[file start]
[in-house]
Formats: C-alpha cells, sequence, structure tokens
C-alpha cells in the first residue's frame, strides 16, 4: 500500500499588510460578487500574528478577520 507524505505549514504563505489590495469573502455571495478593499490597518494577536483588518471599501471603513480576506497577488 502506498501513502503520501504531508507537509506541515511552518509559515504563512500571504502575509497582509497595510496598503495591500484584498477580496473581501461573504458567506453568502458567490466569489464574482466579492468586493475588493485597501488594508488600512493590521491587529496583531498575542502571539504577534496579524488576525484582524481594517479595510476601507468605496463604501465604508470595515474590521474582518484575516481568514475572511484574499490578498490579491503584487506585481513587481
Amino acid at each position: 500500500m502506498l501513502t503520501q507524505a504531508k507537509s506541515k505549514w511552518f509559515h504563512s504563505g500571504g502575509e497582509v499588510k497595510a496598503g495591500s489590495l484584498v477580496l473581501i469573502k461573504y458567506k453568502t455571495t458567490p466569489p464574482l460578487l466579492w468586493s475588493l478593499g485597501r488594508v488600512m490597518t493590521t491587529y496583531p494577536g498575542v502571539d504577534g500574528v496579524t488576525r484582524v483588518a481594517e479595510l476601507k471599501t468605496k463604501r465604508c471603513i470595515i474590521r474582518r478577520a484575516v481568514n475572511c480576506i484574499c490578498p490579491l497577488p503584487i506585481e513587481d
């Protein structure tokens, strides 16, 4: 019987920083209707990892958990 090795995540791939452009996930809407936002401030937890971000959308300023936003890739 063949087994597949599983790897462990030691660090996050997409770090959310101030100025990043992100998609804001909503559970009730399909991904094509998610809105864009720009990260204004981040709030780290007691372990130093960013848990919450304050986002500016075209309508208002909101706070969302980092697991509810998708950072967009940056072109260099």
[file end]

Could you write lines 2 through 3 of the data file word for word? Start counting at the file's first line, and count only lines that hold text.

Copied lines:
Formats: C-alpha cells, sequence, structure tokens
C-alpha cells in the first residue's frame, strides 16, 4: 500500500499588510460578487500574528478577520 507524505505549514504563505489590495469573502455571495478593499490597518494577536483588518471599501471603513480576506497577488 502506498501513502503520501504531508507537509506541515511552518509559515504563512500571504502575509497582509497595510496598503495591500484584498477580496473581501461573504458567506453568502458567490466569489464574482466579492468586493475588493485597501488594508488600512493590521491587529496583531498575542502571539504577534496579524488576525484582524481594517479595510476601507468605496463604501465604508470595515474590521474582518484575516481568514475572511484574499490578498490579491503584487506585481513587481